Growing Urban Farmers in New Orleans
10 Apr, 2012
Nat Turner, a former New York City public-school teacher, moved to New Orleans’ Lower Ninth Ward on Thanksgiving Day, 2008. He didn’t know anything about gardening — “I could barely keep a cactus alive” — but he had a vision to start an urban farm that would be a vehicle for educating and empowering the neighborhood’s youth. He’d been making service trips to the Big Easy with students, but he wanted an opportunity to dig deeper, literally and figuratively, into the city’s revitalization.
His first goal, Turner says, “is to figure out how to make the Lower Ninth food secure.” It seems fitting, then, that in a neighborhood with no supermarket, Turner set up shop in a falling-down building that had once housed a black-owned family business called the B&G Grocery. He filled a pink bathtub in the backyard with soil and planted scallions, which floated away when the bathtub flooded in a rainstorm. That was the beginning of Our School at Blair Grocery (OSBG).
The school’s ramshackle appearance makes it look at home in the Lower Ninth, where wild plants and animals now battle residents for control of the land. I visited the school in March, and it was my second time in New Orleans. The first had been in December 2006, and my shock then at how little the hardest-hit neighborhoods had recovered since Katrina seems naïve to me now, given the fact that abandoned houses and empty lots still dominate the landscape more than five years later.
But people live in the Lower Ninth again, and that fact alone has made it less of a ghost town. Turner waves to neighbors as we drive toward the school, and I eye the sky full of thunderclouds and wonder what it felt like to watch Katrina roll in from this same spot.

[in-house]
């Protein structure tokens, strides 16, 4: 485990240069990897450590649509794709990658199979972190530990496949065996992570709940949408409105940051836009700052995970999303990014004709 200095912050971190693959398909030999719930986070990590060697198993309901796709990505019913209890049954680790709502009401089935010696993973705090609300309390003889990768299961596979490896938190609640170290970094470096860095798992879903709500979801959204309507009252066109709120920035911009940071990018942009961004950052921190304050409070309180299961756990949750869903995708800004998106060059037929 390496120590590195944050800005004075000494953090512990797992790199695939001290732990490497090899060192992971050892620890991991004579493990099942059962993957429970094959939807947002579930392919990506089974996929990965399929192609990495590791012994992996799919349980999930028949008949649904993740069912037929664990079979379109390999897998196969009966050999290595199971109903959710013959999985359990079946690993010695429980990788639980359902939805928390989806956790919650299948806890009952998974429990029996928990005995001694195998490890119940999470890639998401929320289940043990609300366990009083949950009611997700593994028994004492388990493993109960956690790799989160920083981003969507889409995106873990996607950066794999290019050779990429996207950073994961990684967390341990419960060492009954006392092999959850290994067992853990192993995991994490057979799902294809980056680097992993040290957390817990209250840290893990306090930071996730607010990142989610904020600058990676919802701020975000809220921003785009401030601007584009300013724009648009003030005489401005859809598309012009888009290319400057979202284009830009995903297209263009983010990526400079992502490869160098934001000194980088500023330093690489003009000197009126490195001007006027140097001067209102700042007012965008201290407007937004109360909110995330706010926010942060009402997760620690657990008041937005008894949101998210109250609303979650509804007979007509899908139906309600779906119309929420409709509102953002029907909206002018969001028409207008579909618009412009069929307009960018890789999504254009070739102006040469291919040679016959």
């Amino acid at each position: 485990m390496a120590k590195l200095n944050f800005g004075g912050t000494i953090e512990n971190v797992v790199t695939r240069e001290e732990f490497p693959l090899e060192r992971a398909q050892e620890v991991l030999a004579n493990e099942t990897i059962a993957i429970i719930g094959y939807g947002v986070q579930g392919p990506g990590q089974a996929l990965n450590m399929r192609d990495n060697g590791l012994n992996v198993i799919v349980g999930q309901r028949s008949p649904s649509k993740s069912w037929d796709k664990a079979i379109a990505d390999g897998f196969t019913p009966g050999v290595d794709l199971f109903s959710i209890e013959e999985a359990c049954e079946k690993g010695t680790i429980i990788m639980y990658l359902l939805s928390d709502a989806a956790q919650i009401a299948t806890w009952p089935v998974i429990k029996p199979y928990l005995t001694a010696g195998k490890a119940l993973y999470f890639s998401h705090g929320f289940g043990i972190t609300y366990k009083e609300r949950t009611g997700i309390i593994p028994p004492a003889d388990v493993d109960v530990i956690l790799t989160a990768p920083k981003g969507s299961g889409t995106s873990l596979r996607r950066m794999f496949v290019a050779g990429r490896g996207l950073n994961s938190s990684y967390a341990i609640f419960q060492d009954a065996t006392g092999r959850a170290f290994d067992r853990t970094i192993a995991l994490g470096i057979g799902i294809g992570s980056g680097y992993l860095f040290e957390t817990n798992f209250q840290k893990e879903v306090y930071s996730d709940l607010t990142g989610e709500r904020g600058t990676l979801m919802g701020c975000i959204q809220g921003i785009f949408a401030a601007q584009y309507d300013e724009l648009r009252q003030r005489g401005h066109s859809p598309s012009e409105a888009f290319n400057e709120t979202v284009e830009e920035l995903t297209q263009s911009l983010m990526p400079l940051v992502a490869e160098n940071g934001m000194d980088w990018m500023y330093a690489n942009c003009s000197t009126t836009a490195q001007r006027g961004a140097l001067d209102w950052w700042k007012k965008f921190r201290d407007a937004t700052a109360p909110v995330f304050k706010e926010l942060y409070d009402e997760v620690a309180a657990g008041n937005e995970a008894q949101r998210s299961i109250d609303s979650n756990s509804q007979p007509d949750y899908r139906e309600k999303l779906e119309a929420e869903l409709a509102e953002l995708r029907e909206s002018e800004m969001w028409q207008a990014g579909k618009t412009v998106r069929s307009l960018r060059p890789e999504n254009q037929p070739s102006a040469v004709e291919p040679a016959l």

After more than three years and a lot of grueling work (including picking all the glass and debris from the yard by hand so it could be planted), OSBG has become much more than a pink bathtub full of soil. Its rows of tomato plants, arugula, basil, and pole beans, framed by a background of weedy lots and some still-empty houses, present a powerful symbol of renewal. Turner and a handful of staff and interns (transplants, local teens, and three ex-offenders employed through Americorps’ Cornerstone Ministries program), as well as rotating volunteer crews, grow enough produce to sell to 10 local restaurants and the New Orleans Food Co-op. They have chickens, hoop houses, and beehives.
Turner met the urban farming pioneer and founder of Growing Power, Will Allen, in 2009, and the farm is now a Regional Outreach Training Center for the Milwaukee-based organization. Last summer, OSBG hosted a “food security academy” with around 40 kids from the neighborhood and the city’s summer youth employment program. In addition to discussing the intersections of food security, social justice, and civil rights, they calculated that it would take 1,100 tomato plants to feed the Lower Ninth Ward.
The garden has already expanded to the empty lot across the street, and soon the lot adjacent to that one will be planted, too. But Turner will need a lot more land, manpower, and money to scale up to the point where OSBG can indeed feed the Lower Ninth. In the meantime, the question of how to get there has often sparked controversy. Last year, he said, he fired his whole staff after internal conflict over the direction of the project reached a breaking point. Now, he’s up-front about the fact that a project like his, however noble its intentions, must become commercially viable in order to make a lasting impact.
“[This is] not gardening for fun,” Turner says. “This is urban farming.”